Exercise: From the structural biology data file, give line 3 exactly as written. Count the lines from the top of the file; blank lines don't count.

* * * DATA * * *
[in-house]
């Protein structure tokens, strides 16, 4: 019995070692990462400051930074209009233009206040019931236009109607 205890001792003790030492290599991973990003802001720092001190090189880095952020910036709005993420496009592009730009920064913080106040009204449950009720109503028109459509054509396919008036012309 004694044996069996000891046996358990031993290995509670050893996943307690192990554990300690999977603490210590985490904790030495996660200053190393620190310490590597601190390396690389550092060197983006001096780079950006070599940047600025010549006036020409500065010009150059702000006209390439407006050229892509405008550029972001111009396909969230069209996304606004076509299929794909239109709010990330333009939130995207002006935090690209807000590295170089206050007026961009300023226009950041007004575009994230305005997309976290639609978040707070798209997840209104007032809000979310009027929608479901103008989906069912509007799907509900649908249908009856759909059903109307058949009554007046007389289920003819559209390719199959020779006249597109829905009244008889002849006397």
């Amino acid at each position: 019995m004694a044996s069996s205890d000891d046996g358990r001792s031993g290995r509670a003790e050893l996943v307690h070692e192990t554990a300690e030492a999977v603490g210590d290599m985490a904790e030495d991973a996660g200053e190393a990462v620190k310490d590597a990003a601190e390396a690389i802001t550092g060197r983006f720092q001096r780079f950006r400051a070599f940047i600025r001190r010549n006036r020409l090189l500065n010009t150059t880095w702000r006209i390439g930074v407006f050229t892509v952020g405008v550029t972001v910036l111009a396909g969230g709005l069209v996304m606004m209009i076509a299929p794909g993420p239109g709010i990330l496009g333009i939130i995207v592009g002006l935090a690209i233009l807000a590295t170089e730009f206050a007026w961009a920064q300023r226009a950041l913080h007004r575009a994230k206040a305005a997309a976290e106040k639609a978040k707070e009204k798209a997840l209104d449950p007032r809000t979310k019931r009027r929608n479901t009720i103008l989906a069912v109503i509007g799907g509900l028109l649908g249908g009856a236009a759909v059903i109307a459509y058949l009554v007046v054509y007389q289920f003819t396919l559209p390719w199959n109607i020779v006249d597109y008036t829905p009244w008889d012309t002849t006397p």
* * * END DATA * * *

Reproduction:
């Amino acid at each position: 019995m004694a044996s069996s205890d000891d046996g358990r001792s031993g290995r509670a003790e050893l996943v307690h070692e192990t554990a300690e030492a999977v603490g210590d290599m985490a904790e030495d991973a996660g200053e190393a990462v620190k310490d590597a990003a601190e390396a690389i802001t550092g060197r983006f720092q001096r780079f950006r400051a070599f940047i600025r001190r010549n006036r020409l090189l500065n010009t150059t880095w702000r006209i390439g930074v407006f050229t892509v952020g405008v550029t972001v910036l111009a396909g969230g709005l069209v996304m606004m209009i076509a299929p794909g993420p239109g709010i990330l496009g333009i939130i995207v592009g002006l935090a690209i233009l807000a590295t170089e730009f206050a007026w961009a920064q300023r226009a950041l913080h007004r575009a994230k206040a305005a997309a976290e106040k639609a978040k707070e009204k798209a997840l209104d449950p007032r809000t979310k019931r009027r929608n479901t009720i103008l989906a069912v109503i509007g799907g509900l028109l649908g249908g009856a236009a759909v059903i109307a459509y058949l009554v007046v054509y007389q289920f003819t396919l559209p390719w199959n109607i020779v006249d597109y008036t829905p009244w008889d012309t002849t006397p």